The Cabala of Pegasus

The Cabala of Pegasus

Giordano Bruno
Sidney L. Sondergard
Madison U. Sowell
Copyright Date: 2002
Published by: Yale University Press
Pages: 256
https://www.jstor.org/stable/j.ctt1nq5b7
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    The Cabala of Pegasus
    Book Description:

    Giordano Bruno's Cabala del cavallo pegaseo (The Cabala of Pegasus) grew out of the great Italian philosopher's experiences lecturing and debating at Oxford in early 1584. Having received a cold reception there because of his viewpoints, Bruno went on in the Cabala to attack the narrow-mindedness of the university--and by extension, all universities that resisted his advocacy of intellectual freethinking.The Cabala of Pegasusconsists of vernacular dialogues that turn on the identification of the noble Pegasus (the spirit of poetry) and the humble ass (the vehicle of divine revelation). In the interplay of these ideas, Bruno explores the nature of poetry, divine authority, secular learning, and Pythagorean metempsychosis, which had great influence on James Joyce and many other writers and artists from the Renaissance to the modern period.This book, the first English translation ofThe Cabala of Pegasus,contains both the English and Italian versions as well as helpful annotations. It will have particular appeal to all Renaissance scholars and those interested in the Renaissance cabalistic underpinnings of modern literature.

    eISBN: 978-0-300-12791-1
    Subjects: Philosophy

Table of Contents

  1. Front Matter
    (pp. i-iv)
  2. Table of Contents
    (pp. v-vi)
  3. Acknowledgments
    (pp. vii-x)
  4. Bruno’s Design for the Cabala
    (pp. xi-xxxvii)

    To study Giordano Bruno is to consider a life of discord and paradox, dedicated to the forging of an ecumenical philosophy in which divergent perspectives and apparently self-negating claims might be reconciled into a transcendent vision of human aspiration. Before introducing his portraits of Oxford dons as impotent sophists inLa cena de le Ceneri[The Ash Wednesday Supper, or The Dinner of Ashes] (1584), Bruno designates himself a member of a select group of philosophers “ne la medicina esperti, ne la contemplazione giudiziosi, ne la divinazione singolari, ne la magia miracolosi, ne le superstizioni providi, ne le leggi osservanti,...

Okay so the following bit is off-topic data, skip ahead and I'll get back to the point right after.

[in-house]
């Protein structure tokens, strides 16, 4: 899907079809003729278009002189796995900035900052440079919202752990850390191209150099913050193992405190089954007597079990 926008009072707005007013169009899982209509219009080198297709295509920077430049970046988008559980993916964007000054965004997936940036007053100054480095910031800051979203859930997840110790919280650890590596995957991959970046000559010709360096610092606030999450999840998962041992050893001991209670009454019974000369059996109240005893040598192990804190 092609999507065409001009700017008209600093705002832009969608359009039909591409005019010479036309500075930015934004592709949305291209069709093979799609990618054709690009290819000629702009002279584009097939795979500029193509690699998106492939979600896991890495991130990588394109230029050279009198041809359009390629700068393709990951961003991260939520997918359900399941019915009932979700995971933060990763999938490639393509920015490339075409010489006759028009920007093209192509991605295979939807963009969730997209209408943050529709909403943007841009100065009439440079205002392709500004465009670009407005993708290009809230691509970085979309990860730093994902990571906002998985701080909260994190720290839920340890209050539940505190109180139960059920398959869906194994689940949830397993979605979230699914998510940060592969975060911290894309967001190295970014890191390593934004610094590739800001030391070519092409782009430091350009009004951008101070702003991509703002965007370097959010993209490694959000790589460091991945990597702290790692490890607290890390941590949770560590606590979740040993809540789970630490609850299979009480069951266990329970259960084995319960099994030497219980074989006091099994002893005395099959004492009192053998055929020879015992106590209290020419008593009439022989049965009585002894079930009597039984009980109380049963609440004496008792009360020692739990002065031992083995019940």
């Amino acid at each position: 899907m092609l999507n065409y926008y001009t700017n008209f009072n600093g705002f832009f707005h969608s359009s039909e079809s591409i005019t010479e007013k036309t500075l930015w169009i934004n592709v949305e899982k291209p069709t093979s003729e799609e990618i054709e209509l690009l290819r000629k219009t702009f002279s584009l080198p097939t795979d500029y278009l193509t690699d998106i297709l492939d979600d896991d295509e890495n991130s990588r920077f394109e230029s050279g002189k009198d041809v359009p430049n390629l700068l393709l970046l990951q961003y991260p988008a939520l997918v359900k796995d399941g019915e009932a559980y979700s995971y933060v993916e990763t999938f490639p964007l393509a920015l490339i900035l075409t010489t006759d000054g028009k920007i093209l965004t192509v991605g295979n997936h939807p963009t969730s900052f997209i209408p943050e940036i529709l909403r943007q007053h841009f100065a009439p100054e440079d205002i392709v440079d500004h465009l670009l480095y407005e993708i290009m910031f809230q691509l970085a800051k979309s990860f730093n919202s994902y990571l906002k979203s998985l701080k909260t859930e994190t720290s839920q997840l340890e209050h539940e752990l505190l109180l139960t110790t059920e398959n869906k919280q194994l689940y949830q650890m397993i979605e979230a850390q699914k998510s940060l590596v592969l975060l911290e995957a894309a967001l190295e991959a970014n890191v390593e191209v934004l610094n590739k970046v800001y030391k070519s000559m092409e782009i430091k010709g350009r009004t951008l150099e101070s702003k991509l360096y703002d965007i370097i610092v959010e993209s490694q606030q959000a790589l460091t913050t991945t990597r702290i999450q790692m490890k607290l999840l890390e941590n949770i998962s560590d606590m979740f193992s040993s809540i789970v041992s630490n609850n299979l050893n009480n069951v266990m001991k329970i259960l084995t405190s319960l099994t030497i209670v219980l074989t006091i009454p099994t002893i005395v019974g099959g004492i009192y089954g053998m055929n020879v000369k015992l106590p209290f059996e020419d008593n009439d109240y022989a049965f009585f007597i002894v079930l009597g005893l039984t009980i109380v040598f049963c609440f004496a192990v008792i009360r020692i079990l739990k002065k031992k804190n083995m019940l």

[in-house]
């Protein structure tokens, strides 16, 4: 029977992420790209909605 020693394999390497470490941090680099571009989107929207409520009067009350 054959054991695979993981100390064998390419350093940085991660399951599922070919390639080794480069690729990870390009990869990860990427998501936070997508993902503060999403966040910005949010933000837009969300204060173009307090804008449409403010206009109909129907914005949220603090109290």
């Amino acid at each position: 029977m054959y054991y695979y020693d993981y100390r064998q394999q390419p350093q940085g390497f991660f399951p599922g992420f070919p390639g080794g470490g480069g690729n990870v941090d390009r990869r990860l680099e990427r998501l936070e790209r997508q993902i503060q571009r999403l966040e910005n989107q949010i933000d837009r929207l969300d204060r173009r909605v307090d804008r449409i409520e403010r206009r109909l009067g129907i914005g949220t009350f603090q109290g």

5. Bruno’s Cabala and Italian Dialogue Form
    (pp. xxxviii-l)

    Writing in Italy in 1585, the same year in which theCabala del cavallo pegaseoappeared in London, Torquato Tasso philosophized on the art of the dialogue in a short but elegant treatise,Discorso dell’arte del dialogo. In this discourse the Ferrarese court poet and dialogist highlighted what he regarded to be the essential role of imitation and verisimilitude in composing dialogues, and he specifically sanctioned the Platonic tradition:

    We have said that dialogues are imitations of discussions and that dialectical dialogues imitate disputations. It follows that those who are involved in discussing and disputing will reveal both their opinions...

  6. The Cabala of Pegasus
    (pp. 1-90)

    Most Reverend Father in Christ,

    Just as befalls a potter who has arrived at the end of his workday (the end being imposed not so much by the fading daylight as by the scarcity and depletion of his remaining supplies), who—holding in hand a piece of glass, or wood, or wax, or other material insu¡ffcient for making a vase—hesitates for a while, uncertain and unable to conclude, wondering what he can do with it, not wishing to throw it away unprofitably, and desiring in spite of everything that it serve some purpose, so that finally he finds it...

  7. Cabala del cavallo pegaseo
    (pp. 91-152)

    Reverendissime inChristo Pater,

    Non altrimente che accader suole a un figolo, il qual gionto al termine del suo lavoro (che non tanto per trasmigrazion de la luce, quanto per difetto e mancamento della materia spacciata è gionto al fine) e tenendo in mano un poco di vetro, o di legno, o di cera, o altro che non è su¡ffciente per farne un vase, rimane un pezzo senza sapersi né potersi risolvere, pensoso di quel che n’abbia fare, non avendolo a gittar via disutilmente, e volendo al dispetto del mondo che serva a qualche cosa; ecco che a l’ultimo il mostra...

  8. APPENDIX A. The Semiotics of Bruno’s Italian: A Linguistic Note
    (pp. 153-158)
  9. APPENDIX B. Antipedantry in Bruno’s London Dialogues The Playwright as Dialogist, and the Drama of Dialectic
    (pp. 159-184)
  10. References
    (pp. 185-200)
  11. Index
    (pp. 201-203)